Outside of the really big names, star and franchise power had ups and downs in 1991. Julia Roberts, for instance, was very much on the up, single-handedly powering the risible thriller Sleeping With The Enemy to a $101m take (8th place). Steve Martin proved reliable, too, with the competent remake of Father Of The Bride worth $89m (9th), although L.A. Story and Grand Canyon – both out the same year – would make more modest returns. Kevin Costner would crop up again, headlining Oliver Stone’s JFK, with the three-hour flick generating just over $70m of business (17th). And even – shudder – Macaulay Culkin proved he could pull ‘em up, with the comparably cheap My Girl raking in $59m (22nd).
The stars who didn’t quite deliver included some familiar names. The brilliant Bruce Willis vehicle The Last Boy Scout made just 21st place with $59m. Four places below was Warren Beatty’s Bugsy. The film got nominated for a shedload of Oscars, too, and didn’t win a single one. Julia Roberts, meanwhile, had a slip to go with her hit, as the tepid Joel Schumacher-helmed Dying Young brought in just over $33m, for 42nd place.
Harrison Ford moving out of action and/or comedy wasn’t what people wanted to see, either, and thus Regarding Henry slipped to $43m in 30th. But we’ll give Robin Williams a pass for The Fisher King ($41m, 31st), because the film is just so damn good. We also, interestingly, saw the last film that John Hughes has directed to date, the piss-poor-irritating Curly Sue. It brought in a solid $33m for 41st place (not bad considering its production budget), but left people wondering if this was really the work of the man who brought us The Breakfast Club and Ferris Bueller?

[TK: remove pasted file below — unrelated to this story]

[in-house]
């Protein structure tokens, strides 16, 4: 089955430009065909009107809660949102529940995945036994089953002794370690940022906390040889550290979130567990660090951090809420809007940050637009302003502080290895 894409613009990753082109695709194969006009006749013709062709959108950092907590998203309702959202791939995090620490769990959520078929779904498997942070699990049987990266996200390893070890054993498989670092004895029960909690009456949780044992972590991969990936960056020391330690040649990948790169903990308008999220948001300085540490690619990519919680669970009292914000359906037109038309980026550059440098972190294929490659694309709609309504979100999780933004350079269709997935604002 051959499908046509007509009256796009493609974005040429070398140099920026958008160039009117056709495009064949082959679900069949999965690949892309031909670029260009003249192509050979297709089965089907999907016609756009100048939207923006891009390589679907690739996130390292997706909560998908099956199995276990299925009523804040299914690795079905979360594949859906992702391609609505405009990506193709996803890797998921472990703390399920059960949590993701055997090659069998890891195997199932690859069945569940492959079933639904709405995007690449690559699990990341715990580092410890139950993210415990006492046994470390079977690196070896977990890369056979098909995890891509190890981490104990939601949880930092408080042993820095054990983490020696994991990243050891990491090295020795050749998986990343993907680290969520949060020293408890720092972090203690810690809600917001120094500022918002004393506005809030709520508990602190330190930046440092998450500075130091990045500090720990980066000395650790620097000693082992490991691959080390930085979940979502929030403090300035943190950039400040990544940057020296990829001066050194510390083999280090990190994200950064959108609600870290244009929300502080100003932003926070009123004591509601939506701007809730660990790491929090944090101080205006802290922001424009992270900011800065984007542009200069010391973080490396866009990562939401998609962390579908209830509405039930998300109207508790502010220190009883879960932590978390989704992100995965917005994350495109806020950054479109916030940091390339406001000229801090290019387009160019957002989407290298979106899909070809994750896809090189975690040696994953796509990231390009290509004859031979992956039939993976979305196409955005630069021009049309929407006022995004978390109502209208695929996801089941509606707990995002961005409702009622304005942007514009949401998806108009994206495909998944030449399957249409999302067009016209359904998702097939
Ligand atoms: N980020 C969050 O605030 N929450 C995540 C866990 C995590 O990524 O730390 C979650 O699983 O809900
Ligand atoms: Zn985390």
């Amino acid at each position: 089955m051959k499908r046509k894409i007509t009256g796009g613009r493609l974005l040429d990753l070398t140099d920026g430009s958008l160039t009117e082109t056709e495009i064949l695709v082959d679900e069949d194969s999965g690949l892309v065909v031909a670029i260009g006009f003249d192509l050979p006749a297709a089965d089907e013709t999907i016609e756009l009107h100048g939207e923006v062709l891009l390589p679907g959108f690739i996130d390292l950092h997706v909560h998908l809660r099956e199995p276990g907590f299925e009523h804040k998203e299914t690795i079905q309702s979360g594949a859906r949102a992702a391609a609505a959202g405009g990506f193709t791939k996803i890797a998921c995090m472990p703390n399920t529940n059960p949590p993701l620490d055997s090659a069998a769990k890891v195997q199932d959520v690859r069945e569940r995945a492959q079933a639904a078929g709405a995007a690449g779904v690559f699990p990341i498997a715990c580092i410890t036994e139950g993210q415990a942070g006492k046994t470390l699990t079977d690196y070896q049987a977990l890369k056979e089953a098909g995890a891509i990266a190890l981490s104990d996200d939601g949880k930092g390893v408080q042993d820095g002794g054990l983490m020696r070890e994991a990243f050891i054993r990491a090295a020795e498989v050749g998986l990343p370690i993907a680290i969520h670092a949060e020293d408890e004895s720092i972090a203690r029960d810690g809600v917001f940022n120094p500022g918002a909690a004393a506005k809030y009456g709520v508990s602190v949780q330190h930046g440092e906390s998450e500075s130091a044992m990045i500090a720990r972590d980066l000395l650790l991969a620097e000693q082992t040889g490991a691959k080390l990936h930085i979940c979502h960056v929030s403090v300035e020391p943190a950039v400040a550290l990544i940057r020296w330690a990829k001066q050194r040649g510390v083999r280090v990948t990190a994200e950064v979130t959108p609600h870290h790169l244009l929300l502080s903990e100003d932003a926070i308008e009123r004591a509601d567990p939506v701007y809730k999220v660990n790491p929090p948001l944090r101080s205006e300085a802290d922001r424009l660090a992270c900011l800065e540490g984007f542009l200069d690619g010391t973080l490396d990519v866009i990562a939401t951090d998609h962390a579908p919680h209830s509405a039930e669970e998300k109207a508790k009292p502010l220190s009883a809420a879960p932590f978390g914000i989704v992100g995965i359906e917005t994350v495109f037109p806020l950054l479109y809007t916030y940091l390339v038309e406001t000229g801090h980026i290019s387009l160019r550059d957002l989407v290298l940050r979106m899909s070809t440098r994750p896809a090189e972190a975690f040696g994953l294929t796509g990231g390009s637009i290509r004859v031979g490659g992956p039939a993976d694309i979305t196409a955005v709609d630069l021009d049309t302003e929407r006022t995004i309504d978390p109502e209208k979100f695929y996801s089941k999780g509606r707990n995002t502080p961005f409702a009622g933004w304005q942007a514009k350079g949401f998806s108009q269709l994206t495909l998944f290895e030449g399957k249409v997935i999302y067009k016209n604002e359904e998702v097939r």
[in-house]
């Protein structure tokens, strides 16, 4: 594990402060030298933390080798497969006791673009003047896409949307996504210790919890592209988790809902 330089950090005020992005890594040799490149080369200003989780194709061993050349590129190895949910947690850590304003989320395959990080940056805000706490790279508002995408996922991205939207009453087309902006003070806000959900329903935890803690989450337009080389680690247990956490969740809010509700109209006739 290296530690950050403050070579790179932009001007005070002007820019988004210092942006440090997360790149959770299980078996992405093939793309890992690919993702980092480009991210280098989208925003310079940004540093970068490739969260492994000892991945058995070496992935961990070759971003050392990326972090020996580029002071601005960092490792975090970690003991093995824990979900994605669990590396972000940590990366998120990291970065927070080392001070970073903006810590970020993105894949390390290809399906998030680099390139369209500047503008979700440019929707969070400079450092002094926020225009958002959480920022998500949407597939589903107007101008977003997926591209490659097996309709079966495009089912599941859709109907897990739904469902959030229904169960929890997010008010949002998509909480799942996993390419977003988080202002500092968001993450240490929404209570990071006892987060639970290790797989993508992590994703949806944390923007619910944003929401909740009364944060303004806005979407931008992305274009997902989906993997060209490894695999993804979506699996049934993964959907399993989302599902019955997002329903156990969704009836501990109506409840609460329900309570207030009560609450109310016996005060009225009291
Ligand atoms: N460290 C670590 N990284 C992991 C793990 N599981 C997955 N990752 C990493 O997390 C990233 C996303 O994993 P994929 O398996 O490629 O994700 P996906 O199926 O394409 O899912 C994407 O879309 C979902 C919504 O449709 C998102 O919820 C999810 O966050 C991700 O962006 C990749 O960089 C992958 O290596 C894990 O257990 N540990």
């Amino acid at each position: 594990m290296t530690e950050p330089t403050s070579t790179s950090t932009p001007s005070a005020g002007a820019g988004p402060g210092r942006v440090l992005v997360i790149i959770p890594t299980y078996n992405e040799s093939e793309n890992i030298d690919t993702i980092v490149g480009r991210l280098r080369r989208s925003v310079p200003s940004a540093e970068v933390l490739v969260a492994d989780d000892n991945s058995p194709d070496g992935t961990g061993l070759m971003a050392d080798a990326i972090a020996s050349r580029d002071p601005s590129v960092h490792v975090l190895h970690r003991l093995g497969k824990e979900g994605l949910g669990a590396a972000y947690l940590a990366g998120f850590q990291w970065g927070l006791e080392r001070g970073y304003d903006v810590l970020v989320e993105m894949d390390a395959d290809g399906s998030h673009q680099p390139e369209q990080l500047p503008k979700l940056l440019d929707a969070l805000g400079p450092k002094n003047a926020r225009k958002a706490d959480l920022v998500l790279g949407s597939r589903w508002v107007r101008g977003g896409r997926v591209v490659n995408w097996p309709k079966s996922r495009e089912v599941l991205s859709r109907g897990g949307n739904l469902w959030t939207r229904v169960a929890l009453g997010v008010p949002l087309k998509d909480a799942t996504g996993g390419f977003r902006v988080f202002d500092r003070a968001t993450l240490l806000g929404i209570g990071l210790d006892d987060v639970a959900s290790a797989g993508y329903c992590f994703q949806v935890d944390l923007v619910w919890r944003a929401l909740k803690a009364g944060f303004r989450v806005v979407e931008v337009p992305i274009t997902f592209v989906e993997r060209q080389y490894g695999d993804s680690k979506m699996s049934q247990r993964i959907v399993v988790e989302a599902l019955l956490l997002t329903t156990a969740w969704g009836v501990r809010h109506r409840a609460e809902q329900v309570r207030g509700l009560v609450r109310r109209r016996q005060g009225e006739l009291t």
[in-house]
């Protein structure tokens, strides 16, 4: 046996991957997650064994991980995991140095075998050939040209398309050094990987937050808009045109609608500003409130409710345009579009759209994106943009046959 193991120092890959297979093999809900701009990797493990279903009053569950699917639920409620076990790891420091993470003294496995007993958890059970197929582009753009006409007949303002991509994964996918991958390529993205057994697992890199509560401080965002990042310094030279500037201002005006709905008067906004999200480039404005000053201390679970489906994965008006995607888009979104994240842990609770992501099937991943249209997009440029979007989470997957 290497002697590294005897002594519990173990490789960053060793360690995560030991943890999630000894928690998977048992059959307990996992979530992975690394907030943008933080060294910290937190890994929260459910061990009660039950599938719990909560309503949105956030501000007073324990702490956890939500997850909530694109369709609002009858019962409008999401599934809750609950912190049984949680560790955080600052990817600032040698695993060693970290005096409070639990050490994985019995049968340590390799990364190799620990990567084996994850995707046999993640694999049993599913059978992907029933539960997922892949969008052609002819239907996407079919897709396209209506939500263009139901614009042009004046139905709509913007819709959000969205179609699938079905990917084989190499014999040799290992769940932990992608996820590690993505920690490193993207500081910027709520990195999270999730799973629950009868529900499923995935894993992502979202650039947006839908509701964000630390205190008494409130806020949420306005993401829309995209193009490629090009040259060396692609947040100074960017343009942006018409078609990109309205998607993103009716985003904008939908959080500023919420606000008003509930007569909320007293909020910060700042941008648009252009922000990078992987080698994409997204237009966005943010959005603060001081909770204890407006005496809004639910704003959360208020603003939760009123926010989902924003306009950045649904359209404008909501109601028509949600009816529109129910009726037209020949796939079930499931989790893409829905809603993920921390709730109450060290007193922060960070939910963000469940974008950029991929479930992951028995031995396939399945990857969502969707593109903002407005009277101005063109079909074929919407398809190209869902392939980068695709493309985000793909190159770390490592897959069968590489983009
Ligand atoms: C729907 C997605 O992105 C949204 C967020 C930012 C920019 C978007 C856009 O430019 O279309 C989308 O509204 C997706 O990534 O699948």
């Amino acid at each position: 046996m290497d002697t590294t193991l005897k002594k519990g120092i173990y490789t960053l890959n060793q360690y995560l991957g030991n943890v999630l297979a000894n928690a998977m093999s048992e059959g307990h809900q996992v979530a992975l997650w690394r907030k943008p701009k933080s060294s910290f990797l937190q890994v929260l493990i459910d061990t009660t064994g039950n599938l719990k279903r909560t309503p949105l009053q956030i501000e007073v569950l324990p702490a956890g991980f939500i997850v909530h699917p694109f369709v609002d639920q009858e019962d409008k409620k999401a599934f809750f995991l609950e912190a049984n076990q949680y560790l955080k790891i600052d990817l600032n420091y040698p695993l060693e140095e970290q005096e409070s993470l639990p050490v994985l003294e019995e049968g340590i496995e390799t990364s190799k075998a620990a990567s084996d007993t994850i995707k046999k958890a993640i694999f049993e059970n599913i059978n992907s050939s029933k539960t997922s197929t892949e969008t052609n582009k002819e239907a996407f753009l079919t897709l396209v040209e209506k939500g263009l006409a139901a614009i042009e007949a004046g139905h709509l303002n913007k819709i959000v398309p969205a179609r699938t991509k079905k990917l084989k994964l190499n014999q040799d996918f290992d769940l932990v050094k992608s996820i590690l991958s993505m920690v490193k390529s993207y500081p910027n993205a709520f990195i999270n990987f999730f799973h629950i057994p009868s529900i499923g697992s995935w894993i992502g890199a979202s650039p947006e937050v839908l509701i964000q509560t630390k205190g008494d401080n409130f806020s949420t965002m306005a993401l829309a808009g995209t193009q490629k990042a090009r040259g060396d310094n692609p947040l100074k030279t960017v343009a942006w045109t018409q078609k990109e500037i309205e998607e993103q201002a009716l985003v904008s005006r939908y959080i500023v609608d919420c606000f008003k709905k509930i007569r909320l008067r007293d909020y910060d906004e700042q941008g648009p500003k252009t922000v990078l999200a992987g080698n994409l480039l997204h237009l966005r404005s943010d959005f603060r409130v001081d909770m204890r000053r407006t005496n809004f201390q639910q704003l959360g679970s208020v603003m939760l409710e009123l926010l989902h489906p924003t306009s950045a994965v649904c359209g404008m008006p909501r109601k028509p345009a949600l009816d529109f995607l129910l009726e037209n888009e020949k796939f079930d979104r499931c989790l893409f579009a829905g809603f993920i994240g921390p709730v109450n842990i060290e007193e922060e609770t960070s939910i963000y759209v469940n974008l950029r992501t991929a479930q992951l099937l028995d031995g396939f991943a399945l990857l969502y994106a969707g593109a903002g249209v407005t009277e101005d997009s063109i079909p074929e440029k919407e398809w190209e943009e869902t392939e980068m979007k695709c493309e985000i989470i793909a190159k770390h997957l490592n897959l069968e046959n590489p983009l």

So what about the remaining franchises? Outside of cybernetic time-travelling terminators, the horse to back was Frank Drebin, as the second Naked Gun movie notched up 10th place for the year, with a smart $86m take. The Teenage Mutant Ninja Turtles proved they had more tank in the gas than originally though, as their second movie – The Secret Of The Ooze – proved worthy of $78m (13th). And 15th went to the sixth Star Trek movie, The Undiscovered Country, which banked $74m.
We also got what was, er, supposed to be the last Nightmare on Elm Street movie, Freddy’s Dead, which made a reliable $34m (37th), while the return of Bill & Ted in Bogus Journey made a decent profit in 34th with $38m in the bank.
The disappointments? The ensemble cast of Ron Howard’s Backdraft was surely supposed to deliver more than the $77m that got it to 14th place, while Disney had high hopes for The Rocketeer, which weren’t realised when the film got crowded out by higher profile summer films (leaving it with a franchise-killing $46m and 27th).
These, however, were offset by some interesting sleeper successes. Back when spoof movies were still funny, Hot Shots! because a late hit, taking 18th place with $69m, while higher up the chart was Martin Scorsese’s remake of Cape Fear, powered by an exceptional Robert De Niro performance (12th place, $79m). Then there was Fried Green Tomatoes At The Whistle Top Café, that soared to 11th with $82m, thanks to a good trailer and being one of the few female-targeted films (the higher profile Thelma & Louise, out the same year, grabbed $45m for 28th).
1991, ultimately, didn’t prove to be a golden box office year for Hollywood, but it did mark the start of the changing of the guard. Already, studios were lining up their 1992 fare, which included sequels to Batman, Home Alone, Lethal Weapon and Alien. Yet none of these would take the box office crown. We’ll pick the story up again next time…
Check out the 1990 box office years here.